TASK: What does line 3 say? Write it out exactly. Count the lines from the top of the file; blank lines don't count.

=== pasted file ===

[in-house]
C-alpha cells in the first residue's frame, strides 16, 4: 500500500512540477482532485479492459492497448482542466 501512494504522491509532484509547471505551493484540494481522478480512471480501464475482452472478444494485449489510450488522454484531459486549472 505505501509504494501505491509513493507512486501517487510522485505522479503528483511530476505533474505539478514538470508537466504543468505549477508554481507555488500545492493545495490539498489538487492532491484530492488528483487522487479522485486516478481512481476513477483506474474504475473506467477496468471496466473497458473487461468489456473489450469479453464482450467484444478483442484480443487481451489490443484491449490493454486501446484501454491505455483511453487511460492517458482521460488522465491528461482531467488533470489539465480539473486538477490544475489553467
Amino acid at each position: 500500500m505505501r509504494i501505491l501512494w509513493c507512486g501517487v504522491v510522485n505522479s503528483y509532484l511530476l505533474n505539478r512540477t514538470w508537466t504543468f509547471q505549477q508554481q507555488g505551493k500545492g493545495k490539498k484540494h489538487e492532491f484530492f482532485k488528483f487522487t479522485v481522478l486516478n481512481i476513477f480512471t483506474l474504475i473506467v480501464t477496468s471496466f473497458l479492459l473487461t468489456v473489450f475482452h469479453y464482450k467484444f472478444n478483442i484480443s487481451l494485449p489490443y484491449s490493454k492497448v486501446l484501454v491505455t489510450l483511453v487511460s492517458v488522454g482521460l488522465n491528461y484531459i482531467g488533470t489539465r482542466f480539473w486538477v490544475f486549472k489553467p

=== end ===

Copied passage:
Amino acid at each position: 500500500m505505501r509504494i501505491l501512494w509513493c507512486g501517487v504522491v510522485n505522479s503528483y509532484l511530476l505533474n505539478r512540477t514538470w508537466t504543468f509547471q505549477q508554481q507555488g505551493k500545492g493545495k490539498k484540494h489538487e492532491f484530492f482532485k488528483f487522487t479522485v481522478l486516478n481512481i476513477f480512471t483506474l474504475i473506467v480501464t477496468s471496466f473497458l479492459l473487461t468489456v473489450f475482452h469479453y464482450k467484444f472478444n478483442i484480443s487481451l494485449p489490443y484491449s490493454k492497448v486501446l484501454v491505455t489510450l483511453v487511460s492517458v488522454g482521460l488522465n491528461y484531459i482531467g488533470t489539465r482542466f480539473w486538477v490544475f486549472k489553467p